Glass vs Plastic? The Best Fermenters for Beer Brewing

by Brad Smith on May 29, 2010 · 24 comments

One perpetual debate among home brewers is the relative advantages of glass vs plastic fermenting vessels for making beer. Most beginner home brew kits come with a large plastic pail with a plastic top. However many advanced brewers swear by the advantages of the classic 5 gallon glass carboy. So who is right? This week we take a look at them side by side.

The Plastic Fermentation Vessel (aka Bucket)

Most brewers start fermenting in a 5 gallon food grade plastic bucket. These buckets are cheap, durable and relatively easy to clean. However the plastic bucket has both advantages and disadvantages:

  • The plastic bucket is easy to clean – since the entire top comes off, you can reach in and scrub any grime off in a few minutes
  • Plastic is durable – if you do drop the bucket it is unlikely it will break, and they do last a long time
  • Plastic is harder to sanitize completely – over time it does get small scratches on the inside which can be a haven for bacteria and germs, which is why most brewers recommend replacing plastic buckets after a year or two
  • Plastic is not suitable for long term storage of beer (i.e. months), as it is permeable to air
  • Many plastic buckets have a poor seal between the bucket and cover – which can result in air being introduced as well as the brewer thinking fermentation is done prematurely (as the airlock has stopped bubbling due to the leaks)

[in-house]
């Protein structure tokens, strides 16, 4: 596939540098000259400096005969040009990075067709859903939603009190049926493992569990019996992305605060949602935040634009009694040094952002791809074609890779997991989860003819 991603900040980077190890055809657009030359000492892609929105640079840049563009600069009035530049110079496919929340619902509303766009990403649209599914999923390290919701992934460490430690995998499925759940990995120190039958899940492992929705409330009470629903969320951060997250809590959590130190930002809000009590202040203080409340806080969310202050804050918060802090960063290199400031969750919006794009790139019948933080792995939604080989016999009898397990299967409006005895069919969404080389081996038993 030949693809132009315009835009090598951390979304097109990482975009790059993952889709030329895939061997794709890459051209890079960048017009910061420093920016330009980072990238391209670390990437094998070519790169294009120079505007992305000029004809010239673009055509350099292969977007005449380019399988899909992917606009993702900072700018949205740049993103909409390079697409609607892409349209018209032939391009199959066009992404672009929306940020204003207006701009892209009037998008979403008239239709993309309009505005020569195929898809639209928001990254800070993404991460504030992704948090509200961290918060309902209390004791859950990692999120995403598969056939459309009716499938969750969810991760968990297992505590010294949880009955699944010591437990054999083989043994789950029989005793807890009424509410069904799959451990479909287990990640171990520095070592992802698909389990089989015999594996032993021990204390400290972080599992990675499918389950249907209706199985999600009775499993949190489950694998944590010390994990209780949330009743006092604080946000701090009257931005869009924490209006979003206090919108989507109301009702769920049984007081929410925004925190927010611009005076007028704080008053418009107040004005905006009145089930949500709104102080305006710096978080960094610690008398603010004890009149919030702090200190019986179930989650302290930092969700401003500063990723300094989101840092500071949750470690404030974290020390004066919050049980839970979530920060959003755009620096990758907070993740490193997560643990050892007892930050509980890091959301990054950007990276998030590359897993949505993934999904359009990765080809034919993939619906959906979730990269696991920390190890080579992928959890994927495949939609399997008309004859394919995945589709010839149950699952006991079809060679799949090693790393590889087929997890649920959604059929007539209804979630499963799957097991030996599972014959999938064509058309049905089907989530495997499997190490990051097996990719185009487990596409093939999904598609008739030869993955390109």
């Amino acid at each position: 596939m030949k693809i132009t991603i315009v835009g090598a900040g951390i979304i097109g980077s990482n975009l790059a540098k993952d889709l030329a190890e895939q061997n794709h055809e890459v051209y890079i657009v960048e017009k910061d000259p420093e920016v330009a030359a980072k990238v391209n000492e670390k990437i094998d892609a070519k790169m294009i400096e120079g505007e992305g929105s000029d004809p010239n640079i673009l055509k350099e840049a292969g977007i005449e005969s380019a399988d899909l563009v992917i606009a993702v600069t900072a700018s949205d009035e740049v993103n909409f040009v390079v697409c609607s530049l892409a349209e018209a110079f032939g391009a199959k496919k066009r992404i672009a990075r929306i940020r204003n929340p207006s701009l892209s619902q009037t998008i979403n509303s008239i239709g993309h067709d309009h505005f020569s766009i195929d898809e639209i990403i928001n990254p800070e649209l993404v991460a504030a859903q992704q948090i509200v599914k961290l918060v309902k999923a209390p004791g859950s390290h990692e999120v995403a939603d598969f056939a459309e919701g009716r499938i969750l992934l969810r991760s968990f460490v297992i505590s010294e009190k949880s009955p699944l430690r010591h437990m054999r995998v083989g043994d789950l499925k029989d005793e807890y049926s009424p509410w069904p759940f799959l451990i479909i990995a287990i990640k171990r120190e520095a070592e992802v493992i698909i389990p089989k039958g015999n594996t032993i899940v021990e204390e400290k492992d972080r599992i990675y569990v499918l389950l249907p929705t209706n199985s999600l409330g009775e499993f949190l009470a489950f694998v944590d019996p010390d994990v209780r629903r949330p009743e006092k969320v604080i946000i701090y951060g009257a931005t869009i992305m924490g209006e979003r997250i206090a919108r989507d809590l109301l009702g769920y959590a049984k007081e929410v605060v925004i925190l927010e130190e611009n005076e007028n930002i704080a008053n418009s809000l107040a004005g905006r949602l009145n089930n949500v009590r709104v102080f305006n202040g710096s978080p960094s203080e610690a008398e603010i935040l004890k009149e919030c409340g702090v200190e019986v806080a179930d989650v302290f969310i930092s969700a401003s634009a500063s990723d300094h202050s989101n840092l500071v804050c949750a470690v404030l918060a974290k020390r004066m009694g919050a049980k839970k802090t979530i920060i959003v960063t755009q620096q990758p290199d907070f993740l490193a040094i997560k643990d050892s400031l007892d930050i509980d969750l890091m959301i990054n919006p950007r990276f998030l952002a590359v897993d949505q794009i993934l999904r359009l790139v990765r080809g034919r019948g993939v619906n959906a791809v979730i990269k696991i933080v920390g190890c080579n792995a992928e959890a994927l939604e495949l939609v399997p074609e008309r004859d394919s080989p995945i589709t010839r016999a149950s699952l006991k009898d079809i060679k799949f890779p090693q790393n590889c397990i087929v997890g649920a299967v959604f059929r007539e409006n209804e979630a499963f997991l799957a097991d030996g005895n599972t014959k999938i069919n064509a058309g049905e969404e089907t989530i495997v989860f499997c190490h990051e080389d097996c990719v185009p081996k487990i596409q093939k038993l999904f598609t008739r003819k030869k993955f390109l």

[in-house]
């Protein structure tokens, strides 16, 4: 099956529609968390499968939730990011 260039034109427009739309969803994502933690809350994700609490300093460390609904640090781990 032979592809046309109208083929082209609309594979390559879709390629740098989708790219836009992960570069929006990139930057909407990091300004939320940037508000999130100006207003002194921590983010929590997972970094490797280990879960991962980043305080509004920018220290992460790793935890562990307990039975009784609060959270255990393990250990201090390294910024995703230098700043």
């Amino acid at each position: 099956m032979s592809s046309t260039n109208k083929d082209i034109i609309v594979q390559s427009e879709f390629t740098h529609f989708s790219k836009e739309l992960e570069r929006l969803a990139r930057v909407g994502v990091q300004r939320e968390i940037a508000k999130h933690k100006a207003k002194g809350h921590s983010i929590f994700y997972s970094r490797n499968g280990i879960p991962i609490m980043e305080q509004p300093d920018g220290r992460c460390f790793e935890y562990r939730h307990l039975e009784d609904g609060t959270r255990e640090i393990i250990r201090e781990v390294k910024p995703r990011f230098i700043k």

The Glass Carboy

In the other corner, we have the 5 gallon glass carboy. A carboy is a large water bottle made of real glass, and usually comes in either a 5 gallon or 6.5 gallon size. Glass carboys are obviously far less durable, but are the favorite of many advanced brewers. Some advantages/disadvantages include:

  • Impermeable to Air – Air cannot penetrate the glass, so you can leave your fermented beer in a glass carboy for months without worrying about it being spoiled by aeration. Also you don’t have to worry about leaks through the top as a proper stopper will form an air-tight seal.
  • Easy to Sanitize – Glass will not pit or scratch like plastic, so you don’t have to worry about scratches creating havens for bacteria. Further, as the glass is transparent it is pretty easy to see if it is completely clean.
  • You can Watch Your Brew – While not a huge deal, many brewers like being able to see the beer as it is fermenting to get an idea of the size of the Krausen layer, how active the fermentation is and how much sediment has formed.
  • Harder to Clean – After fermentation is complete and you have transferred or bottled your beer, it can be harder to clean a glass carboy than a plastic bucket. You need a large bottle brush to do it properly and even then you may find some areas are more difficult to reach with the brush than others.
  • Easy to Break – I’ve broken at least three carboys inadvertently, though thankfully I have not yet broken a full one. However, carboys are difficult to lift and maneuver, and will shatter if you bump them against any solid surface. Breaking a full carboy can be a safety hazard as well as a huge mess. I try to arrange my brewing setup so I move my carboys as little as possible once they are full.
  • More Expensive – Carboys are more expensive than plastic fermentation buckets, and you also need to consider that you may break a few during your brewing career.

The Bottom Line

So which is best? I personally use glass carboys for both stages of my fermentation, and have for the last 15+ years. Why? I had some bad experiences early on when I thought my fermentation was complete, but instead found I merely had a leaky seal on my plastic bucket. In addition, I like the security of seeing my beer ferment, knowing the fermenter is completely clean and sanitized and knowing I can leave the beer in the secondary as long as I want (sometimes I get busy) while still maintaining a seal. However, the choice, as always, is yours!

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